TOKYO, Jan 29 (Reuters) - Bank of Japan Governor Masaaki Shirakawa told cabinet ministers that it is possible for the central bank to increase asset purchases even further to inject funds into the economy, minutes from a meeting of a top government panel showed on Tuesday.
The BOJ last week made an open-ended commitment to purchase 13 trillion yen ($143.4 billion) in assets each month from 2014 to achieve a 2 percent inflation target it agreed with the government. Most of the asset purchases are likely to focus on government debt.
“We’ve already announced in December that over the next year we will supply around 50 trillion yen in funds,” Shirakawa said, according to the minutes of a Council on Economic and Fiscal Policy (CEFP) meeting held last week.
“From 2014, purchases will increase again. We’ll examine the situation every month, so it’s possible for purchases to increase further still.”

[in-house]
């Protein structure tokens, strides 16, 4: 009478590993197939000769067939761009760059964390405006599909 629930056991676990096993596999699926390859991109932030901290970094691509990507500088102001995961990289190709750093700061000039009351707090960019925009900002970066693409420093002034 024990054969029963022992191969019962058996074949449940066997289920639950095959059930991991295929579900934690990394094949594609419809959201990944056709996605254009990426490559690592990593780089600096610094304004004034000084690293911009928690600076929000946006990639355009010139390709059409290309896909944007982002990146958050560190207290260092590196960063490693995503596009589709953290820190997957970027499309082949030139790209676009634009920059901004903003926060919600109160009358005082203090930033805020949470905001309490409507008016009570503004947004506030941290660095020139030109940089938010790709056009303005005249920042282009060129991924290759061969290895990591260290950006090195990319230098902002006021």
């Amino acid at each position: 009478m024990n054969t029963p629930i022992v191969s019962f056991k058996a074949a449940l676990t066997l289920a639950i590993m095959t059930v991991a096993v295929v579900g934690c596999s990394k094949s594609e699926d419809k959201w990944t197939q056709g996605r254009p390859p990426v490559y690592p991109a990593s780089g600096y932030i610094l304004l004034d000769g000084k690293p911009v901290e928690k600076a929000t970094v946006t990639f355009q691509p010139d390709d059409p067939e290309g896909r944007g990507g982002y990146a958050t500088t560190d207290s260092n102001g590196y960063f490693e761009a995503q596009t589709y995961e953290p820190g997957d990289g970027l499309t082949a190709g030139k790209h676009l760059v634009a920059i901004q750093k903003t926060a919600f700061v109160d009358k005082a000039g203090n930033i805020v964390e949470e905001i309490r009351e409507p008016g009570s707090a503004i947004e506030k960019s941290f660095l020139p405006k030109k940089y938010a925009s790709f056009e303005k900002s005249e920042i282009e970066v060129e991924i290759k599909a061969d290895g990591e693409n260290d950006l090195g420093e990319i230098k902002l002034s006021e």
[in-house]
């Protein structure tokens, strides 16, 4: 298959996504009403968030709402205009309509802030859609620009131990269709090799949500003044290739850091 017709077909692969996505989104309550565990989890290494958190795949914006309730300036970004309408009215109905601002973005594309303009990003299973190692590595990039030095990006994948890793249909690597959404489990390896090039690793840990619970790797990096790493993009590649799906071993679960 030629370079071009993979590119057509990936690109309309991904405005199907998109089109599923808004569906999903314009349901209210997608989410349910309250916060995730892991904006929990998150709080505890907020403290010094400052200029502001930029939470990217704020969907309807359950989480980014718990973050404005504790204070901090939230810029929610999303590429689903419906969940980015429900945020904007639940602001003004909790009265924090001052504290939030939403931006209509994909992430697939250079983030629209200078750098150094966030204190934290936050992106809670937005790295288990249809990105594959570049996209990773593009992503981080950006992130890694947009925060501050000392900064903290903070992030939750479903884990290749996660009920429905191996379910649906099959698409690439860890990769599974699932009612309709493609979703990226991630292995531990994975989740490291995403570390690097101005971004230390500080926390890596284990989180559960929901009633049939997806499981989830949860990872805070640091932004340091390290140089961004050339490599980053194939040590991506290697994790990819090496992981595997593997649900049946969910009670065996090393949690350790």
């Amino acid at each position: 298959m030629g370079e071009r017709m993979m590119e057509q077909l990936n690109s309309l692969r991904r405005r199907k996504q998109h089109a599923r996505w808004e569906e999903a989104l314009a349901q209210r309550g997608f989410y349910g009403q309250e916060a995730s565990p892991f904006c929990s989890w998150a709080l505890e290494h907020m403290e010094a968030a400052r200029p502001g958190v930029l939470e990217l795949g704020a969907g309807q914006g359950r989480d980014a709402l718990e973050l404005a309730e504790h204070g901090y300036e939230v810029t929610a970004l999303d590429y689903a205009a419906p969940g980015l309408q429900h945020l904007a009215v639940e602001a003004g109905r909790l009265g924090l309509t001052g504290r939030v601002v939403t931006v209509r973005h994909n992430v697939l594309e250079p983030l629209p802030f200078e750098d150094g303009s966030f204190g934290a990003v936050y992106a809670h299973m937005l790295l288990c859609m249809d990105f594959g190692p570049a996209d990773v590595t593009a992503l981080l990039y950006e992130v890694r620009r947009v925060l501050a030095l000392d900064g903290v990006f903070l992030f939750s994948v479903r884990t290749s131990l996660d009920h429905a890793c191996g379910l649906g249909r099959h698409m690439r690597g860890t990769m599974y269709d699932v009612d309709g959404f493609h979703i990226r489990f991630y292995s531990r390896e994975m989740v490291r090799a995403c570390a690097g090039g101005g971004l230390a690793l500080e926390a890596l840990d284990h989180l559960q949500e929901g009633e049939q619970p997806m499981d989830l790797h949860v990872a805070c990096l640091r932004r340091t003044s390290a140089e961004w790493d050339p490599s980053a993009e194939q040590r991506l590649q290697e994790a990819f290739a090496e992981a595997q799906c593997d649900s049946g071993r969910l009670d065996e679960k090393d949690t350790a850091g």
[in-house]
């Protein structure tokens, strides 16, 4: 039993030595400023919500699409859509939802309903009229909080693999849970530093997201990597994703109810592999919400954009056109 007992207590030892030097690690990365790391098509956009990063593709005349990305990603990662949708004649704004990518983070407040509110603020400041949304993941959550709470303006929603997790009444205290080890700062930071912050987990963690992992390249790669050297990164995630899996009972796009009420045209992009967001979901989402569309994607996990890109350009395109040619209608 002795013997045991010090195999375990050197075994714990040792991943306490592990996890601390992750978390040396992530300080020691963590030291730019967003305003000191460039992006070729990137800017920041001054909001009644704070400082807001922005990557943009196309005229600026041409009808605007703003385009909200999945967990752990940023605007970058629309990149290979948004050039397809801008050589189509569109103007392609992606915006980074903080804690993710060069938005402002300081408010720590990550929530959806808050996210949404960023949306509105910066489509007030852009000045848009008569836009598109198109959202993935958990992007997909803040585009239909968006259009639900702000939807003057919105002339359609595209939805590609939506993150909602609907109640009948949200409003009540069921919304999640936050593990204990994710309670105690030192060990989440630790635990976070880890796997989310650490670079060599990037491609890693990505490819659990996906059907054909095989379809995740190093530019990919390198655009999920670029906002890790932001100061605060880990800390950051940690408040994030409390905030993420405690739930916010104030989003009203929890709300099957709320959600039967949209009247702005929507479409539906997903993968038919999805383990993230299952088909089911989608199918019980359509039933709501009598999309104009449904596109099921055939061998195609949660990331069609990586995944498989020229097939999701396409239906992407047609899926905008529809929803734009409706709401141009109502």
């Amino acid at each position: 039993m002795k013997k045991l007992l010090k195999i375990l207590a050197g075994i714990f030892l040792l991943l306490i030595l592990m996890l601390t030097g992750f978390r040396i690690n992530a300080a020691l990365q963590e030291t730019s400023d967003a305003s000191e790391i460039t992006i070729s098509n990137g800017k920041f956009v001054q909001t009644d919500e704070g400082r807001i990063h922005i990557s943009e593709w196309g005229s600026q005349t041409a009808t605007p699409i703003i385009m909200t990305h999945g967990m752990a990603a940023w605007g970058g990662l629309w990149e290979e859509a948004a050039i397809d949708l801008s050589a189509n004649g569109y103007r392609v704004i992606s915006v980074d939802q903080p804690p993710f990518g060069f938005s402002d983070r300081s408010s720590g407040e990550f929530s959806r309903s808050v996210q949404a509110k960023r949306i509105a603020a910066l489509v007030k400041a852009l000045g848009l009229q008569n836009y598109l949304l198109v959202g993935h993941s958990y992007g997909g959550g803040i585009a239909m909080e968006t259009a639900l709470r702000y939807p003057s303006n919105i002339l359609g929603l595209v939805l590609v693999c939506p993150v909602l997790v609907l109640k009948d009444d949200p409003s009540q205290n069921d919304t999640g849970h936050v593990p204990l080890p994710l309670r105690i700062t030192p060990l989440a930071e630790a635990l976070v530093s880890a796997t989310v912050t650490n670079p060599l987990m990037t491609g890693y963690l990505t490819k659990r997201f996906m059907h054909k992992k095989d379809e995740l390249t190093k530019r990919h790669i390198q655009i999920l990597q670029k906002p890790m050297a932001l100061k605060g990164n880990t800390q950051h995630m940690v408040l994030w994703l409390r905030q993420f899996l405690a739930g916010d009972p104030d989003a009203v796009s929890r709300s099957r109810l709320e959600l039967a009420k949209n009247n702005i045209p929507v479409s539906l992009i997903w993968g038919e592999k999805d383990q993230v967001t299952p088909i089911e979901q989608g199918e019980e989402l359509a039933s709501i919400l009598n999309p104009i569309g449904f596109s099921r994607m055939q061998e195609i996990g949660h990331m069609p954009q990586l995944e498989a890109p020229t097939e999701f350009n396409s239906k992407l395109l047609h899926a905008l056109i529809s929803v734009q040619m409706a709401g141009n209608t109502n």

The CEFP is the government’s top panel to decide economic policy and is the forum where the Prime Minister Shinzo Abe’s cabinet will monitor the central bank’s progress in achieving 2 percent inflation.
The BOJ’s forecast is for core consumer prices, which exclude fresh food but include energy costs, to rise 0.9 percent in the fiscal year starting from April 2014.
This is well below the inflation target, leading one private sector member of the CEFP to suggest that the BOJ issue price forecasts for the following fiscal year, minutes of the meeting showed.
In response, Shirakawa said that while prices are likely to continue rising, uncertainty about overseas economies means there are large differences in each monetary policy board member’s views beyond fiscal 2014.
Japan’s government has made reviving the economy and ending nearly 20 years of mild deflation a top priority, but some economists say it will not be easy to achieve 2 percent inflation quickly.